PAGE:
Trump announces trade pact with Mexico

Washington,   US President Donald Trump said on Monday that US and Mexican negotiators reached an agreement on revising the 1994 North American Free Trade Agreement.

The new pact will not be known as NAFTA, because that name “has a bad connotation,” Trump told reporters in the Oval Office.

The US-Mexico Trade Agreement is “a really good deal for both countries,” Trump said before telephoning Mexican President Enrique Peña in the presence of the media.

Trump said he planned to contact Canada about signing on to the new document, while making it clear that Washington’s pact with Mexico will go forward regardless.

“I’ll be terminating the existing deal and going into this deal,” Efe quoted the US President as saying in the Oval Office, calling it a “big day for trade”.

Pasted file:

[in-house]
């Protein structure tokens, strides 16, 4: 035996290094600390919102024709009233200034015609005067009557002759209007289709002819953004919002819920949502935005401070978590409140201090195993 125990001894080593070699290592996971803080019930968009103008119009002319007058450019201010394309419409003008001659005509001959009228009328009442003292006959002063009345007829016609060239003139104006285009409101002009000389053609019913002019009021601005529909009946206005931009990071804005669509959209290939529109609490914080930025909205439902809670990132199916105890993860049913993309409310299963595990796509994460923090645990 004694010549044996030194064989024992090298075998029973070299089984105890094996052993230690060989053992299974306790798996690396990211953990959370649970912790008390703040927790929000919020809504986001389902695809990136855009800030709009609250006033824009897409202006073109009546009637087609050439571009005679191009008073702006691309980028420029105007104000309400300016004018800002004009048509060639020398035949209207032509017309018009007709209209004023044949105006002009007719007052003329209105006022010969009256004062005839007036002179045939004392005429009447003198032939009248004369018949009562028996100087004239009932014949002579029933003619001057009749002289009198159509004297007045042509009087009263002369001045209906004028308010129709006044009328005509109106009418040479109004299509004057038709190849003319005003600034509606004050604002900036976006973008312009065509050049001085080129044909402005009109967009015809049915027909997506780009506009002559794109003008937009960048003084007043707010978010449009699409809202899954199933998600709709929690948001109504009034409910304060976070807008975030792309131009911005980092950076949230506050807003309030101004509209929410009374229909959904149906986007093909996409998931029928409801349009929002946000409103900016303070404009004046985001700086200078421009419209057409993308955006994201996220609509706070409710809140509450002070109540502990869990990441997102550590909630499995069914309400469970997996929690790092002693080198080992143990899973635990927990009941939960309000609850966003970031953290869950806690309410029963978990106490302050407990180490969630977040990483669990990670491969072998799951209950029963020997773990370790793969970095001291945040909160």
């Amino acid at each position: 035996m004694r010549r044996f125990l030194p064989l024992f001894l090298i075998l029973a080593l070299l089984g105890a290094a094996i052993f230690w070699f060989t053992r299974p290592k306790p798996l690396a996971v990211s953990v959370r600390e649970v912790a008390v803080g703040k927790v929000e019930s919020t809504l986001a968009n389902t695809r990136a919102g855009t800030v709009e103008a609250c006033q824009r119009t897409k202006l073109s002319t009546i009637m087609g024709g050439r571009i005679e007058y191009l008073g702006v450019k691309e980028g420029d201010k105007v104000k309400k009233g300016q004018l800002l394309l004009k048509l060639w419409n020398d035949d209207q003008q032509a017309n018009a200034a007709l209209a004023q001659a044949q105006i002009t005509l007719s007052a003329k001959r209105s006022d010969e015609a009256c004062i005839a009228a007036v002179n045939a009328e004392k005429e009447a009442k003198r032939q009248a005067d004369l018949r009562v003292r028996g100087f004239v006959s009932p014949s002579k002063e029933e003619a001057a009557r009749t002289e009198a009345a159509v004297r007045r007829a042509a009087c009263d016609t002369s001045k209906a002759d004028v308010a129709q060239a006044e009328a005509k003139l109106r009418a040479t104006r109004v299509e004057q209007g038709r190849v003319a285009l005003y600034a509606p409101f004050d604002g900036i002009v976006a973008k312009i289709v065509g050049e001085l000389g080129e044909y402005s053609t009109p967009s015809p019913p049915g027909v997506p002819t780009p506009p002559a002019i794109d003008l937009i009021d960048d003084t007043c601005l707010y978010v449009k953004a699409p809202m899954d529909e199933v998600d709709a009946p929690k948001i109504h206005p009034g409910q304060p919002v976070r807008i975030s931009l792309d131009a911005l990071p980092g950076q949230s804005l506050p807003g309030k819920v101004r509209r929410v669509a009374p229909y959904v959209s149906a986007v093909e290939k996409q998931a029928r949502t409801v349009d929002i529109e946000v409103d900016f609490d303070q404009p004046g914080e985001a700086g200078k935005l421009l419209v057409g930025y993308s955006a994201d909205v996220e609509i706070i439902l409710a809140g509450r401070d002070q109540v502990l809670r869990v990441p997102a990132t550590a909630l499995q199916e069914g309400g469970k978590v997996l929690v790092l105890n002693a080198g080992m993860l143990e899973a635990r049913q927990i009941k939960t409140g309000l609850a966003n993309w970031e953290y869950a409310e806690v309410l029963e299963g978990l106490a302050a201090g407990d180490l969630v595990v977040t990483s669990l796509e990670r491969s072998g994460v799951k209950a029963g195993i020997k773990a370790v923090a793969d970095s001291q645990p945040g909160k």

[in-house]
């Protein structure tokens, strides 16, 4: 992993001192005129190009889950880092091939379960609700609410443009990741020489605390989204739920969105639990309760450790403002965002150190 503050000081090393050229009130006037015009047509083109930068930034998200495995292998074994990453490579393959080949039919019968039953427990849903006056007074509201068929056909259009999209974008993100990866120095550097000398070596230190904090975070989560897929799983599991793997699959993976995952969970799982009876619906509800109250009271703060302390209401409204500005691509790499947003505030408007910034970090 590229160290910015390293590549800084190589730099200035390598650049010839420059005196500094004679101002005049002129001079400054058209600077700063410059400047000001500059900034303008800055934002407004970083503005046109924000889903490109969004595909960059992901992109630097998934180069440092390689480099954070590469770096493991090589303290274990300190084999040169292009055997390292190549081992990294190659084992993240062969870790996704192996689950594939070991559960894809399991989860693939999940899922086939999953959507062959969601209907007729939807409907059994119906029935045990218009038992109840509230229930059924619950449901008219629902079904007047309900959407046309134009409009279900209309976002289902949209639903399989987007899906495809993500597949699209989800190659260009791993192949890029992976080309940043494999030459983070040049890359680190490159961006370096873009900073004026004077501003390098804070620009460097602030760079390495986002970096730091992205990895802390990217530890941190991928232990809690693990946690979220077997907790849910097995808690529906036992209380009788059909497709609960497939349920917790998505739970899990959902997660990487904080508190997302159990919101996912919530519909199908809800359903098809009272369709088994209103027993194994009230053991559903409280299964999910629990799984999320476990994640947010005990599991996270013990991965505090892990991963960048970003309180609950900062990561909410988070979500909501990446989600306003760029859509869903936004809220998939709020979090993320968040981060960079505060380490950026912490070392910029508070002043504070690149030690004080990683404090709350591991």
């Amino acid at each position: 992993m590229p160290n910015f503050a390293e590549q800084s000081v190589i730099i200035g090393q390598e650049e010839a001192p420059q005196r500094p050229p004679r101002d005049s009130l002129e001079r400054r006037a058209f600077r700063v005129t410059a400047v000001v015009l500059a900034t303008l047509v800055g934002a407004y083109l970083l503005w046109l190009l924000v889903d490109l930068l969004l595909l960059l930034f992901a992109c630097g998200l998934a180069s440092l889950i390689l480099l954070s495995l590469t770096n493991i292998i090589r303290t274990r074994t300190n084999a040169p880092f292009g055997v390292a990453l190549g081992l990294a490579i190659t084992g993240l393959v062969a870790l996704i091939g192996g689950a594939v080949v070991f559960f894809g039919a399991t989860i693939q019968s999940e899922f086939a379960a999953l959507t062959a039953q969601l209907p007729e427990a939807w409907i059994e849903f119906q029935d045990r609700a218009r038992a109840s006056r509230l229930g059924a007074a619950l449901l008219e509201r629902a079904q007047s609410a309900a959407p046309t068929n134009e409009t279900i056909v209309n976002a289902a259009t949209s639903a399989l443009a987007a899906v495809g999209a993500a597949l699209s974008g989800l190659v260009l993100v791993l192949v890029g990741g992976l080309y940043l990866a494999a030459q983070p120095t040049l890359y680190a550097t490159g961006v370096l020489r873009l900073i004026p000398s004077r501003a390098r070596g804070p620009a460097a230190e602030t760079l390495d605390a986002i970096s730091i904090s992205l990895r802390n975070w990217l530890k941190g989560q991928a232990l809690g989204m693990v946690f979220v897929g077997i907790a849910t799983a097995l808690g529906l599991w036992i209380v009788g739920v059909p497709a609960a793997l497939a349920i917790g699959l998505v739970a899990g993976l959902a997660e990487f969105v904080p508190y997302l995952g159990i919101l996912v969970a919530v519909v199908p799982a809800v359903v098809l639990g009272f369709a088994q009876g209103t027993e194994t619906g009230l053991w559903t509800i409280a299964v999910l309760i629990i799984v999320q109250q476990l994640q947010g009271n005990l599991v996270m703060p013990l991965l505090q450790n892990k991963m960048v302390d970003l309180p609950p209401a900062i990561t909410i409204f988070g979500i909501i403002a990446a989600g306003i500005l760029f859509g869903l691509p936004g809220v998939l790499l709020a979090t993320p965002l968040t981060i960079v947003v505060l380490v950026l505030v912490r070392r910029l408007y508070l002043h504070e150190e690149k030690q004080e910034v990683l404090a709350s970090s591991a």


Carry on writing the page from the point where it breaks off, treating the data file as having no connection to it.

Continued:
The President called it “one of the largest trade deals ever made”, adding that “they used to call it NAFTA, we are going to call it the US-Mexico Trade Agreement, and we will get rid of the name NAFTA. It has a bad connotation because the US was hurt very badly by NAFTA”.

Trump said he would speak with Canadian Prime Minister Justin Trudeau “in a little while”, adding that he hoped Canada and the US could begin talks to resolve their own bilateral issues subsumed under NAFTA “almost immediately”.

Trump was accompanied on the conference call to Peña Nieto by Mexican Economy Secretary Ildefonso Guajardo, Foreign Minister Luis Videgaray and Jesus Seade, designated to be the chief NAFTA negotiator by Mexican President-elect Andres Manuel Lopez Obrador.

On the US side, also participating in the call were US Trade Representative Robert Lighthizer and Trump’s adviser and son-in-law Jared Kushner.

Trump had been pushing to renegotiate NAFTA since he became president in January 2017, having repeatedly called the trilateral pact — in force since 1994 and encompassing more than $1 trillion in annual trade — a “disaster” for the US.